24. We agree that development and reducing global poverty are central to the development banks’ core mission. The World Bank and other multilateral development banks are also critical to our ability to act together to address challenges, such as climate change and food security, which are global in nature and require globally coordinated action. The World Bank, working with the regional development banks and other international organizations, should strengthen:

Energy Security and Climate Change
29. Enhancing our energy efficiency can play an important, positive role in promoting energy security and fighting climate change. Inefficient fossil fuel subsidies encourage wasteful consumption, distort markets, impede investment in clean energy sources and undermine efforts to deal with climate change. The Organization for Economic Cooperation and Development (OECD) and the IEA have found that eliminating fossil fuel subsidies by 2020 would reduce global greenhouse gas emissions in 2050 by ten percent. Many countries are reducing fossil fuel subsidies while preventing adverse impact on the poorest. Building on these efforts and recognizing the challenges of populations suffering from energy poverty, we commit to:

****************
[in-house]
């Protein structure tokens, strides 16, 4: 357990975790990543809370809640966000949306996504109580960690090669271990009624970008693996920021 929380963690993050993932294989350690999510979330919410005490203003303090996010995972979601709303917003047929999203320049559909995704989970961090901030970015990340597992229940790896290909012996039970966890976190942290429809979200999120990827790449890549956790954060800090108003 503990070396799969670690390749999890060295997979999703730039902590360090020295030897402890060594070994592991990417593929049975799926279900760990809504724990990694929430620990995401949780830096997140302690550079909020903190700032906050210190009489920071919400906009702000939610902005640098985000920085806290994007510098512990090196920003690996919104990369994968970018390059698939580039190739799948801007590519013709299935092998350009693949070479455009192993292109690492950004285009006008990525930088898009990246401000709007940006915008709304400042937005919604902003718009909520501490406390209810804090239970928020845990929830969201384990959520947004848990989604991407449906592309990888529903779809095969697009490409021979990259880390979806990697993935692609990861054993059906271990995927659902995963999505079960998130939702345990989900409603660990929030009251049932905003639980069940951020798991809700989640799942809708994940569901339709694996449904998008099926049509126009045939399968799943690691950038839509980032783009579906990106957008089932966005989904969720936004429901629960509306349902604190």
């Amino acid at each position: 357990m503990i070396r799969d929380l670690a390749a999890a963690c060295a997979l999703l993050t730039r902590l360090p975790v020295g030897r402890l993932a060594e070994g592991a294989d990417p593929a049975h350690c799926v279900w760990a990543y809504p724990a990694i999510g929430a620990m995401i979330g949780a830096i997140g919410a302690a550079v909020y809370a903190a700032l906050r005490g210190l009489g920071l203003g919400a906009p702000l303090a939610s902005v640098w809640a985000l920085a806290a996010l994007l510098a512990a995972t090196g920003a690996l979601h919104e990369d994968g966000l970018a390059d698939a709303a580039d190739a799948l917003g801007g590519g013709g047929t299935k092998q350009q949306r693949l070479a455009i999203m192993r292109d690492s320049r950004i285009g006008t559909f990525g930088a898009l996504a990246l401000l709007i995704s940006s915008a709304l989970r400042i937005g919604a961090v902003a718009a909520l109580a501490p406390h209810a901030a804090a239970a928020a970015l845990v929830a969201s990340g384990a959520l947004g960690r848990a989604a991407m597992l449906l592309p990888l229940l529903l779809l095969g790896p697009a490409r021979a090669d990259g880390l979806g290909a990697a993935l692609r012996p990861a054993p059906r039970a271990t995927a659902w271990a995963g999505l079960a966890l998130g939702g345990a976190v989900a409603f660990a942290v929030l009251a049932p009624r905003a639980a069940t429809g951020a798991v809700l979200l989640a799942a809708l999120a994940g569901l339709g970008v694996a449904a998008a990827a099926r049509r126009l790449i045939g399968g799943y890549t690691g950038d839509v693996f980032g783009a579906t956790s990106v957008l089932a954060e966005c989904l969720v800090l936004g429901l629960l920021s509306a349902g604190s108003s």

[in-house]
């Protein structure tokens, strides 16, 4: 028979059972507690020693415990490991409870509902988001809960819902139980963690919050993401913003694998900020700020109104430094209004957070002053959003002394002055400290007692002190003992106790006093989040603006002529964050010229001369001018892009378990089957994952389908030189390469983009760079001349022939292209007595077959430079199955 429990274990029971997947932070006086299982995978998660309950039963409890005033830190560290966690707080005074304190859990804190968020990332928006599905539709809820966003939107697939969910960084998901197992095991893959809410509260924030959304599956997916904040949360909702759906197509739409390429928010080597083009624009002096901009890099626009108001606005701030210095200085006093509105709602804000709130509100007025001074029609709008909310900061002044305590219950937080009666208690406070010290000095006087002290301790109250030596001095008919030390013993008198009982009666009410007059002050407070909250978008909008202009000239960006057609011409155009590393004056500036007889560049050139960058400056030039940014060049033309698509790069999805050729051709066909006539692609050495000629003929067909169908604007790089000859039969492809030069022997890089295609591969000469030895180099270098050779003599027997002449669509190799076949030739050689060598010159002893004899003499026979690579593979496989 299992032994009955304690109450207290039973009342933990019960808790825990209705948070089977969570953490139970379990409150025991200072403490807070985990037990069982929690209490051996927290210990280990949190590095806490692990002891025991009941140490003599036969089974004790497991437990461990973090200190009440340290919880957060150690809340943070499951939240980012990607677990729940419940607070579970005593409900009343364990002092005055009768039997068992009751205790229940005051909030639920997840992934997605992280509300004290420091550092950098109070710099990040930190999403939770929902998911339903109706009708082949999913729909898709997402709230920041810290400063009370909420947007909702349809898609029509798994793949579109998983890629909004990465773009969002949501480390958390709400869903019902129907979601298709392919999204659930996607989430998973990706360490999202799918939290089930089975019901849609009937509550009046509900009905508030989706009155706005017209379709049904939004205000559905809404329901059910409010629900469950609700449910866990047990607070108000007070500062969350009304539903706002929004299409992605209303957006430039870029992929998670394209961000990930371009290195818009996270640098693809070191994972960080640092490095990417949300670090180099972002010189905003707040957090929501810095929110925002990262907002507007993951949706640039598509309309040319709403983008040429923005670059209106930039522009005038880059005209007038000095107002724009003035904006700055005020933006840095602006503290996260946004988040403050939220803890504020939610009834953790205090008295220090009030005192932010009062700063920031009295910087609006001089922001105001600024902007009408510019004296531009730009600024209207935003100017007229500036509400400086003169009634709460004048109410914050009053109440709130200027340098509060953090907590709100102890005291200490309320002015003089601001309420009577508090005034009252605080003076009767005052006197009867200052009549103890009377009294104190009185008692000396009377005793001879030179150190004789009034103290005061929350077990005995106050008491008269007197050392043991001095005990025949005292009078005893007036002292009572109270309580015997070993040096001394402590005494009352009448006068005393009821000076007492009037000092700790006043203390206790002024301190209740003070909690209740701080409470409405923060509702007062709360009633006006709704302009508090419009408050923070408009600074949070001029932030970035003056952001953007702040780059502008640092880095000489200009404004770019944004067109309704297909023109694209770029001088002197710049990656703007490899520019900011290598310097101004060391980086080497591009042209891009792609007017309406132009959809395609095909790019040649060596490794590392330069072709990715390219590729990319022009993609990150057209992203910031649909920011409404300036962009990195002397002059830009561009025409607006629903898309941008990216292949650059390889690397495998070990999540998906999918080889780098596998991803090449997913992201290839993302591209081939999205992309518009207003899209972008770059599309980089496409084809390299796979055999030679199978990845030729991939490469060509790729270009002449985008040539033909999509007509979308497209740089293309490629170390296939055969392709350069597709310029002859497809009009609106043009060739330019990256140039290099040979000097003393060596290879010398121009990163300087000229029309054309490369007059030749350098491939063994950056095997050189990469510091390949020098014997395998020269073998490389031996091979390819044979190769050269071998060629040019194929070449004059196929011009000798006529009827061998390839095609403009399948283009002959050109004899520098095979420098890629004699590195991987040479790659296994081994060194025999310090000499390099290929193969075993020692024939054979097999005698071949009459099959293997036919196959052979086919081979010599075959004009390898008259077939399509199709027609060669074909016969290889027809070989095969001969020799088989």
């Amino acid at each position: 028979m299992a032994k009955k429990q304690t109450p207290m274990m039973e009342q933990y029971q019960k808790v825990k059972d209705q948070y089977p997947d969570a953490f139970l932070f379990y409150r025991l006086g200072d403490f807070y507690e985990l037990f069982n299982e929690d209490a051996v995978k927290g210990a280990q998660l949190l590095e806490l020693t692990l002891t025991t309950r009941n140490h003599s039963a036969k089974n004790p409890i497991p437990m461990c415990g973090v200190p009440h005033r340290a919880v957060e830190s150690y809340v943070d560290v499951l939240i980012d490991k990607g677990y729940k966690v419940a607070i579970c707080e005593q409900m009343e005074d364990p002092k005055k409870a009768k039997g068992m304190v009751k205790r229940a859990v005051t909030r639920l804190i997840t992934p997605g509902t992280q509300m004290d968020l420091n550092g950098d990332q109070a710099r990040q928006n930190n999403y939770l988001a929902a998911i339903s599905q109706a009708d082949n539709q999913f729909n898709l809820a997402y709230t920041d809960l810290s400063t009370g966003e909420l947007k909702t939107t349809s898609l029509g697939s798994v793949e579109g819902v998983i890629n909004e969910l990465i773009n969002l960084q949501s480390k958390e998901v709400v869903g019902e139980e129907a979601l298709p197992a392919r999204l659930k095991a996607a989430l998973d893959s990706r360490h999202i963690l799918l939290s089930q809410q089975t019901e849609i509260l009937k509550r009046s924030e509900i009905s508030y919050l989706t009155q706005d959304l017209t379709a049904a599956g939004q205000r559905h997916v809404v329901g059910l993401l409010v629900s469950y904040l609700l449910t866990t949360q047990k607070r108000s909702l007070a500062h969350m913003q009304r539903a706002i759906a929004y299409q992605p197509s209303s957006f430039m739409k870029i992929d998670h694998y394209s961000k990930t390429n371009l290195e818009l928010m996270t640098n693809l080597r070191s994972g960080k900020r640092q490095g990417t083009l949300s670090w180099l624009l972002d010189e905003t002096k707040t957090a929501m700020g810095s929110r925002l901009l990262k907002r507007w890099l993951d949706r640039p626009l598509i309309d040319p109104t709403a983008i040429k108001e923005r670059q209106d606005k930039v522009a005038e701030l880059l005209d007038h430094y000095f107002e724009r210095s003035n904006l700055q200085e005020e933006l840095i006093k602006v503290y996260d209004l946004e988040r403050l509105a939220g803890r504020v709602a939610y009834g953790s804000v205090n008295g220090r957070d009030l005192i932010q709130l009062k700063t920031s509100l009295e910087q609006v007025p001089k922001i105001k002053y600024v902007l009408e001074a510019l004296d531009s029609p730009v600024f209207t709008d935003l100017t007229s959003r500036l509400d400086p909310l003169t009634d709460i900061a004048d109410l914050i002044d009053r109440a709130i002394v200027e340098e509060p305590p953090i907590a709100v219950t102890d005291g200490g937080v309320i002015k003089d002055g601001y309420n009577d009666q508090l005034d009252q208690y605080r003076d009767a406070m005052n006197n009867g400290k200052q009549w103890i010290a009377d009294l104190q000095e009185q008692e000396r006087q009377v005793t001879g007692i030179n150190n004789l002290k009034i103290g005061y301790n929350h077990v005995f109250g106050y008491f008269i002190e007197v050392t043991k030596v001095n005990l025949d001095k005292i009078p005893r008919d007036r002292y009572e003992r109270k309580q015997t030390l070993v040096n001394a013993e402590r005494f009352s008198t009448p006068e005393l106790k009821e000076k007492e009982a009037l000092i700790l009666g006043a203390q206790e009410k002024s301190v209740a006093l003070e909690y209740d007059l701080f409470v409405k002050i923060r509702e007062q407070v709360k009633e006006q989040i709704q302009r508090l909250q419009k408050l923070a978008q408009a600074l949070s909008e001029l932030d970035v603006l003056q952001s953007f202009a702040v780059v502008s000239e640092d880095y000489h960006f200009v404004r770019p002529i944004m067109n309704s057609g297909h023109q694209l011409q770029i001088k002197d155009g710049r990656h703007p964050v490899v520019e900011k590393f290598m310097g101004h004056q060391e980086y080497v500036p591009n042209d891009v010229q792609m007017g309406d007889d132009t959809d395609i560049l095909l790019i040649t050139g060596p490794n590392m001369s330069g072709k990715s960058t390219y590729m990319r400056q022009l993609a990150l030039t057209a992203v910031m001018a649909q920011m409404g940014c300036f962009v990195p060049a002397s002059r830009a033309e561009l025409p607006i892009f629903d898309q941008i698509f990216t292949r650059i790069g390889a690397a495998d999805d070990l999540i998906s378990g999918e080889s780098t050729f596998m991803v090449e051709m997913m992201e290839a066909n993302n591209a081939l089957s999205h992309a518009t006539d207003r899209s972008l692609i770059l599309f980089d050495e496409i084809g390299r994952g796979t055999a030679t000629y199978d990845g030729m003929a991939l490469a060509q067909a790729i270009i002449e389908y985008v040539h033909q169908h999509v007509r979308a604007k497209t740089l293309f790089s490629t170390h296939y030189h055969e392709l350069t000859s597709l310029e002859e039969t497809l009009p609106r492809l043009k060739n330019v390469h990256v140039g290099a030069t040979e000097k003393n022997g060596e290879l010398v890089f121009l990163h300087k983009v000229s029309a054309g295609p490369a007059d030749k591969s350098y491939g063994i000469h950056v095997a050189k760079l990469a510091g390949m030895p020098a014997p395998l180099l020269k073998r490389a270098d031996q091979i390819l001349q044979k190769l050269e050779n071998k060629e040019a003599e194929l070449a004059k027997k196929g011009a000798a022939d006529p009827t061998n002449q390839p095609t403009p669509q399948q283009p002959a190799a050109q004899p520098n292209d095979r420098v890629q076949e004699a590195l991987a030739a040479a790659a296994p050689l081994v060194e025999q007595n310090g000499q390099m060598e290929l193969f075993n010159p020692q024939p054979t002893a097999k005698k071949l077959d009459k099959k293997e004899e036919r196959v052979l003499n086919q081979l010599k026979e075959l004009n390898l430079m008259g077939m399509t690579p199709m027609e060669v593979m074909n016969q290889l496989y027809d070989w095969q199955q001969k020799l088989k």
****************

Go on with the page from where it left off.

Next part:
31. Increasing clean and renewable energy supplies, improving energy efficiency, and promoting conservation are critical steps to protect our environment, promote sustainable growth and address the threat of climate change. Accelerated adoption of economically sound clean and renewable energy technology and energy efficiency measures diversifies our energy supplies and strengthens our energy security. We commit to:

32. As leaders of the world’s major economies, we are working for a resilient, sustainable, and green recovery. We underscore anew our resolve to take strong action to address the threat of dangerous climate change. We reaffirm the objective, provisions, and principles of the United Nations Framework Convention on Climate Change (UNFCCC), including common but differentiated responsibilities. We note the principles endorsed by Leaders at the Major Economies Forum in L’Aquila, Italy. We will intensify our efforts, in cooperation with other parties, to reach agreement in Copenhagen through the UNFCCC negotiation. An agreement must include mitigation, adaptation, technology, and financing.

33. We welcome the work of the Finance Ministers and direct them to report back at their next meeting with a range of possible options for climate change financing to be provided as a resource to be considered in the UNFCCC negotiations at Copenhagen.

[back to top]

This Information System is provided by the University of Toronto Library
and the G20 Research Group at the University of Toronto.
Please send comments to: g20@utoronto.ca
This page was last updated February 22, 2011 .

All contents copyright © 2022. University of Toronto unless otherwise stated. All rights reserved.